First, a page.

This is the last of my 4 blogs which focus on FSCM.
Blog 1 - Why customers are NOW loving FSCM
Blog 2 - Agile or waterfall, what works best for FSCM?
Blog 3 - How to truly maximise the benefit of your FSCM implementation
The best way to end the series is to look forward and within this blog I intend to focus on where SAP could look to improve FSCM in future enhancement packages or releases of ERP.
Before I delve straight into my ideas it is clear to see that the FSCM suite has evolved over the last 5 or so years. The version delivered in ERP 6 enabled better integration between modules, and in the last 4 Enhancement Packages, all of them have had new functionality relating to FSCM.
Without going into too much detail about how the product has evolved the key concept that I can see amongst the majority of the enhancements is integration.
This can be broken down into two different areas:
Integration into the way the various FSCM modules work together
Integration with other SAP modules and other stand alone systems
Examples of current integration in FSCM
Within Collections Management - you can include in your collection strategy credit management information that will influence it, as well as Dispute Management. This enables your worklists in Collections Management to be influenced by the customer's dispute behaviour and treating the two processes as one. The further benefit is the ability to see if there is a credit issue with an individual customer, and not wait for invoices to full due. The three core FSCM processes of credit management, dispute management and collections management blending and inter-acting together providing benefit to the implementer.
Within Dispute Management - disputes can be raised to create claims to integrate back to the TPM module in CRM. Disputes can be raised during Finance clearing of payments, or via Collection Management when a collection management engages with the customer.
Example of potential new integration in FSCM
Within Dispute Management there is the ability for a lot of automation. Automation of the creation of disputes when an invoice is part paid or not paid. There is however a gap the standard SAP process is for customer invoices to come from Billing in SD. In Dispute Management the finance document is disputes and there is no direct link to the billing document. Within SD customer invoices come from sales orders, which in turn can come from a contract. To fully resolve a dispute you need to go back to the source of the issue and not just tackle the finance issues as they will keep coming back.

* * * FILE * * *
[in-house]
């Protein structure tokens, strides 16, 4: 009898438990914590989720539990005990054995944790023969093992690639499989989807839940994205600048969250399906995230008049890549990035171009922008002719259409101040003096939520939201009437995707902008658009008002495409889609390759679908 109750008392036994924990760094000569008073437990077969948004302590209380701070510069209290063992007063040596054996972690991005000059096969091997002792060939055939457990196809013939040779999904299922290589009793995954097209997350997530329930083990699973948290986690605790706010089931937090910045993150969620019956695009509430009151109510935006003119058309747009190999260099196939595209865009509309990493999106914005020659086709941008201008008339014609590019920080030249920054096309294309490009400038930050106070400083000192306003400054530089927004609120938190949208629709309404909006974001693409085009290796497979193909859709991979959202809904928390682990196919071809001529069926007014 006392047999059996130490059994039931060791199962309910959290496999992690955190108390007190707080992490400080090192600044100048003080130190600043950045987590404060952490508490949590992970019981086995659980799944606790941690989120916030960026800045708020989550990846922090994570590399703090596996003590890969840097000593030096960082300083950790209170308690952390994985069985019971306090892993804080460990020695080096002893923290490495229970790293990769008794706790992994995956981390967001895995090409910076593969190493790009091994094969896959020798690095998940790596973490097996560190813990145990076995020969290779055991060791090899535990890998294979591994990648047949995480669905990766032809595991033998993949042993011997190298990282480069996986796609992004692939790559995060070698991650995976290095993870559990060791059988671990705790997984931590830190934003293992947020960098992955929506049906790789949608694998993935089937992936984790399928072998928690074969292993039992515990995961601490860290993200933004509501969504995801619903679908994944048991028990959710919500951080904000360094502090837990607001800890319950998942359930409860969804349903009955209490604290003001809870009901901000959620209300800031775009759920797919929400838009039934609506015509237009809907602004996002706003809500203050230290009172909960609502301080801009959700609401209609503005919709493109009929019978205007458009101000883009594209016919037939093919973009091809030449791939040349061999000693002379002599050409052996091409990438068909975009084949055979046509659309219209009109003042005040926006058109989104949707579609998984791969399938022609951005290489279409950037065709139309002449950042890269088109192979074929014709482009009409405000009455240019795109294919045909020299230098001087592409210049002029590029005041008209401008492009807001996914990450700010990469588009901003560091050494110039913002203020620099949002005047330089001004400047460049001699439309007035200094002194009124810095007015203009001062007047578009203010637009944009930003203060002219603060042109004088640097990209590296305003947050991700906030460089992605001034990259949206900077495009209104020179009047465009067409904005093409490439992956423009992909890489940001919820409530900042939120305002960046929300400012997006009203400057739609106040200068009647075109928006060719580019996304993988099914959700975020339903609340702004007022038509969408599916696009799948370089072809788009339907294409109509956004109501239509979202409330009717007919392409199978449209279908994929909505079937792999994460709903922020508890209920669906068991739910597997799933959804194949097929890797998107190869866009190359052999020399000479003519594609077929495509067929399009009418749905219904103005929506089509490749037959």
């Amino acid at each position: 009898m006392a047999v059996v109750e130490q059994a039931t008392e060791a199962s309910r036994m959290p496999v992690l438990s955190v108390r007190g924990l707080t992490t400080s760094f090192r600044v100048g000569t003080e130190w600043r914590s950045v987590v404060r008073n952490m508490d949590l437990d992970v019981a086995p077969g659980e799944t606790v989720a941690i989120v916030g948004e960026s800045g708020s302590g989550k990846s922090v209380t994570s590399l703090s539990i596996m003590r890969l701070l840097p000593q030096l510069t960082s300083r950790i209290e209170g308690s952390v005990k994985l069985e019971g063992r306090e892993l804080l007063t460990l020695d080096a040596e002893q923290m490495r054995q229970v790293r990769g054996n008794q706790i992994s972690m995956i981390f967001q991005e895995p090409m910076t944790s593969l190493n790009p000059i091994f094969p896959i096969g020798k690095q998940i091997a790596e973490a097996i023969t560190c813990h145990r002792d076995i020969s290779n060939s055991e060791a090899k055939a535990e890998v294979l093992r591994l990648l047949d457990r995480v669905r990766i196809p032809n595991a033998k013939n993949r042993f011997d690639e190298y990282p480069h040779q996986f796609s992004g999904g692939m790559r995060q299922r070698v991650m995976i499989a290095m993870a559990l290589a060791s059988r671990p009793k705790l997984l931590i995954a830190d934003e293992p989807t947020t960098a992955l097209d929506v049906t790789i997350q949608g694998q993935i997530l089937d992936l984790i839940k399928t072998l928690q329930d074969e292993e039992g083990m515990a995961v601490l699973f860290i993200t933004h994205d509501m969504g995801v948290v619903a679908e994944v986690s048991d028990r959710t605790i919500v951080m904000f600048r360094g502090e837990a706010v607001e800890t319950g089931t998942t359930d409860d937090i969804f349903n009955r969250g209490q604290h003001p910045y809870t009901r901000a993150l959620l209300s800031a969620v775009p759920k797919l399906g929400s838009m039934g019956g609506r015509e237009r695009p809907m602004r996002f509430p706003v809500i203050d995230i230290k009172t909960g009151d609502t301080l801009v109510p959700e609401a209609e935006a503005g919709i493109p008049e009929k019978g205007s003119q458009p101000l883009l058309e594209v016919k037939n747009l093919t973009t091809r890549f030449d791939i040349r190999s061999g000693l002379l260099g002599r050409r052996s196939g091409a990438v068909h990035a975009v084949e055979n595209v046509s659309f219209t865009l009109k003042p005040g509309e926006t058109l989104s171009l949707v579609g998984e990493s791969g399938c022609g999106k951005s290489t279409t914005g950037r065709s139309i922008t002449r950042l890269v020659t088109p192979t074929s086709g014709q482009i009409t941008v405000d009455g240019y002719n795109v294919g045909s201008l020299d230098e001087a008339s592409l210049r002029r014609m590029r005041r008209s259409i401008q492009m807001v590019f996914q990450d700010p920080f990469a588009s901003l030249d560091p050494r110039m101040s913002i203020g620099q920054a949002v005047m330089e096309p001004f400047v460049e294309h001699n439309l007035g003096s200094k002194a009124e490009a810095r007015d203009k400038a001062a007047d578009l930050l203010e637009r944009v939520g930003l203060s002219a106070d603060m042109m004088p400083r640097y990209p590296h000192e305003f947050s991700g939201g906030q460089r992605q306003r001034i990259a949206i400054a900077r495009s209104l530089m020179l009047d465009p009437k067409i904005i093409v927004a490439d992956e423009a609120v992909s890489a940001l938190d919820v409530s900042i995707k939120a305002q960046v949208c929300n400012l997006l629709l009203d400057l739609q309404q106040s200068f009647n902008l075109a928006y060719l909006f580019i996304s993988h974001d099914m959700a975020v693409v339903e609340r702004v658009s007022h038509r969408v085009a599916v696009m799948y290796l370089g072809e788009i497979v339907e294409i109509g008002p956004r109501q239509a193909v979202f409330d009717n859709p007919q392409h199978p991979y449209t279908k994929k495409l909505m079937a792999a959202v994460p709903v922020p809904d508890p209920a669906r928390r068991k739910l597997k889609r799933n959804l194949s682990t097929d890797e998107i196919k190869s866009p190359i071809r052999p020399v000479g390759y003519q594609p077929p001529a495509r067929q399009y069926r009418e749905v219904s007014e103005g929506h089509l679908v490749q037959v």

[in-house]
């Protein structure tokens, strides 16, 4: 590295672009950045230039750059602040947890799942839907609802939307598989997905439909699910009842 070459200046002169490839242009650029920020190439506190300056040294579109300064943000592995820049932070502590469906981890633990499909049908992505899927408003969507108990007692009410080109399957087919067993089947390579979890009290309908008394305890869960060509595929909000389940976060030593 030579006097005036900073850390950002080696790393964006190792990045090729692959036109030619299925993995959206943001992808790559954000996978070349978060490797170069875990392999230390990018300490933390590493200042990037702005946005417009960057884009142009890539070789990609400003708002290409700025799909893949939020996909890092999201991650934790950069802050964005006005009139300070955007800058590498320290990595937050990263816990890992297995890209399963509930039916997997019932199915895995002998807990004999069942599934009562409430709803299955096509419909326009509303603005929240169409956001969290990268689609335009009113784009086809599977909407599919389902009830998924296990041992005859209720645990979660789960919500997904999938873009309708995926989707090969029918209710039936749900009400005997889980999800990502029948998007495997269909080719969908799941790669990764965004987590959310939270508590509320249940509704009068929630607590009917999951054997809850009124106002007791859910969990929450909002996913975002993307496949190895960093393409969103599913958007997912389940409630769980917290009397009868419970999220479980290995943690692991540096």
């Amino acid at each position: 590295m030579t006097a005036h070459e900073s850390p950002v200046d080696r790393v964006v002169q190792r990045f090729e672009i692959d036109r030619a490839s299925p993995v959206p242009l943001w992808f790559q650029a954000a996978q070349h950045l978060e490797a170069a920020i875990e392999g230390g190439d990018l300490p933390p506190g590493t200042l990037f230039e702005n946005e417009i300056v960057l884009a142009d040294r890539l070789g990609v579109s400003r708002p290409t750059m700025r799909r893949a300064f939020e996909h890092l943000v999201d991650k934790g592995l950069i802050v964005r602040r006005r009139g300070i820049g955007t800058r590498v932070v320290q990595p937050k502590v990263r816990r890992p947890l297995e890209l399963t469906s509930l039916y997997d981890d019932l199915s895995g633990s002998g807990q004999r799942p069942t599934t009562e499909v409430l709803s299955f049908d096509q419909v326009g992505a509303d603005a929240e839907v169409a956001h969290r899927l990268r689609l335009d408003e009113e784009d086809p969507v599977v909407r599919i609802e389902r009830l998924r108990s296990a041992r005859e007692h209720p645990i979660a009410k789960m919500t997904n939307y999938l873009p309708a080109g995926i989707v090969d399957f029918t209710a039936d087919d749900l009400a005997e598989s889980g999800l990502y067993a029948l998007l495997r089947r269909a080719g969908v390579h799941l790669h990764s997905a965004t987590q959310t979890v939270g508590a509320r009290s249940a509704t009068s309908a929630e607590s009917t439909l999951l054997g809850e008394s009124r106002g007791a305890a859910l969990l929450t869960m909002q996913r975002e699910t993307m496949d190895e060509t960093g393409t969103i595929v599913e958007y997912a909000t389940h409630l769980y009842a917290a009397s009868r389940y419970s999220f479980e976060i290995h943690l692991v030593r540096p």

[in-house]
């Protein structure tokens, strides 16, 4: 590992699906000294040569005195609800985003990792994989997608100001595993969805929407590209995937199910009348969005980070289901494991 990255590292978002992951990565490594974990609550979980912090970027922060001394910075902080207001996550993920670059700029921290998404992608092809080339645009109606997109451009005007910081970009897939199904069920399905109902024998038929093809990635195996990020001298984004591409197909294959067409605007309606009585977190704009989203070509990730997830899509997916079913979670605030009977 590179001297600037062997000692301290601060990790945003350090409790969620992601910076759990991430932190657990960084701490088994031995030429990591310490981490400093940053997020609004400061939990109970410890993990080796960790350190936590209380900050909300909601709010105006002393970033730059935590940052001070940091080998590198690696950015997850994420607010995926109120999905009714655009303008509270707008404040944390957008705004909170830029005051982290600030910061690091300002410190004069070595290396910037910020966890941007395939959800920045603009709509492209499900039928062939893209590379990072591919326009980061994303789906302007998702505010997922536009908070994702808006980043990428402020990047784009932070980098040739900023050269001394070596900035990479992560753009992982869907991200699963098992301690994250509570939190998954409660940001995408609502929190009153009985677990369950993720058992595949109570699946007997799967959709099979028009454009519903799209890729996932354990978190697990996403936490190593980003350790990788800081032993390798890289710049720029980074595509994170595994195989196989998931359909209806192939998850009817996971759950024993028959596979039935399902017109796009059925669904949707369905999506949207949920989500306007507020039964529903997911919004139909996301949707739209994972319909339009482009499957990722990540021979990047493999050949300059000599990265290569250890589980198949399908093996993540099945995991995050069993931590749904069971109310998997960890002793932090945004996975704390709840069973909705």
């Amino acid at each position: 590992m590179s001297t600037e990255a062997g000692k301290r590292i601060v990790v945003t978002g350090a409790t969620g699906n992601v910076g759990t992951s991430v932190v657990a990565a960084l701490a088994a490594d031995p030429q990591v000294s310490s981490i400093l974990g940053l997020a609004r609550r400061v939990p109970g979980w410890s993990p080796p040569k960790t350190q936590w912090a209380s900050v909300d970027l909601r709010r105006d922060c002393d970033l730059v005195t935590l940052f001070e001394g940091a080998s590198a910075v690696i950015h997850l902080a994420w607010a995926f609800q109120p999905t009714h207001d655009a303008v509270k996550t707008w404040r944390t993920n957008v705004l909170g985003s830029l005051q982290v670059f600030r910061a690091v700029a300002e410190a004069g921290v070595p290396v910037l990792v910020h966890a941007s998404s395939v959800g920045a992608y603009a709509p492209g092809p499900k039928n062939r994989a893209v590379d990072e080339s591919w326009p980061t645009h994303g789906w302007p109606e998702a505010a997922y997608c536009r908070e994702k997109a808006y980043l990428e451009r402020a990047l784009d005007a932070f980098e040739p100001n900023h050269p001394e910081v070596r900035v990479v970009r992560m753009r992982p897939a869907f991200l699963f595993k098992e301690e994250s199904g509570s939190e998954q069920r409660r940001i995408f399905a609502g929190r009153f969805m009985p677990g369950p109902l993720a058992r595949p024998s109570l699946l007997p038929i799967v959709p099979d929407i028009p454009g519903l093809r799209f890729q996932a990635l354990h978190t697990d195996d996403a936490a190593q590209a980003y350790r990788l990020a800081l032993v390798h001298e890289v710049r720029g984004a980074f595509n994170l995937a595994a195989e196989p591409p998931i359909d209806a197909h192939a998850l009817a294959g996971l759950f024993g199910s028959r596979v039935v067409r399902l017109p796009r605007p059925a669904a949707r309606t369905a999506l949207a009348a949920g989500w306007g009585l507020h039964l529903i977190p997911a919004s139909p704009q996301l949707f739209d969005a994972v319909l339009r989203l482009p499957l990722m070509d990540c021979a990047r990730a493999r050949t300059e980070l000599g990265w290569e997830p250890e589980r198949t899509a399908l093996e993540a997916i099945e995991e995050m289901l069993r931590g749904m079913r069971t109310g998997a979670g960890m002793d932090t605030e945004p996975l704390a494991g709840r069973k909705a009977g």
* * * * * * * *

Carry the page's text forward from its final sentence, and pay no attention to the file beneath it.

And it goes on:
If a contract is entered in SAP incorrectly, it will in turn have the wrong price on the sales order and also the billing document which will feed into Finance. It could be a few weeks until the customer raises the initial dispute. They will dispute the invoices they are in receipt of however there could be some sales orders that have not been billed, or the customer has not received yet.
My suggestion is that in dispute management you could go to the original contract (from the invoice in the dispute)- change it and use the standard document flow to see which sales orders and billing documents are wrong and then add them to the dispute. This will stop the customer raising a further dispute. Further to this within Dispute Management you could have the ability to raise a SD credit note that is linked to the Dispute and then update the status of the Dispute.
Currently Collections Management can take data from Credit Management to rank the customers on their worklists. However the credit score currently cannot as standard utilise some of the factors from Collections Management. To manage the credit risk of a customer, monitoring issues around collections and disputes is beneficial. They are all tied and linked together. If a customer is raising disputes and failing promise to pay's the credit score should increase. If SAP were to look at integrating this into credit management it would close of some of the areas that are not currently fully integrated.
In summary there is still plenty of scope that could be enhanced within the full FSCM suite of products. A new enhancement package is due out this Summer and I am sure there will be some more functionality being added to FSCM. It is clear that SAP has focused a great deal of attention to improve and grow the product and I hope they continue to do this, not only for product development but most importantly for the benefit of the customers that are using FSCM.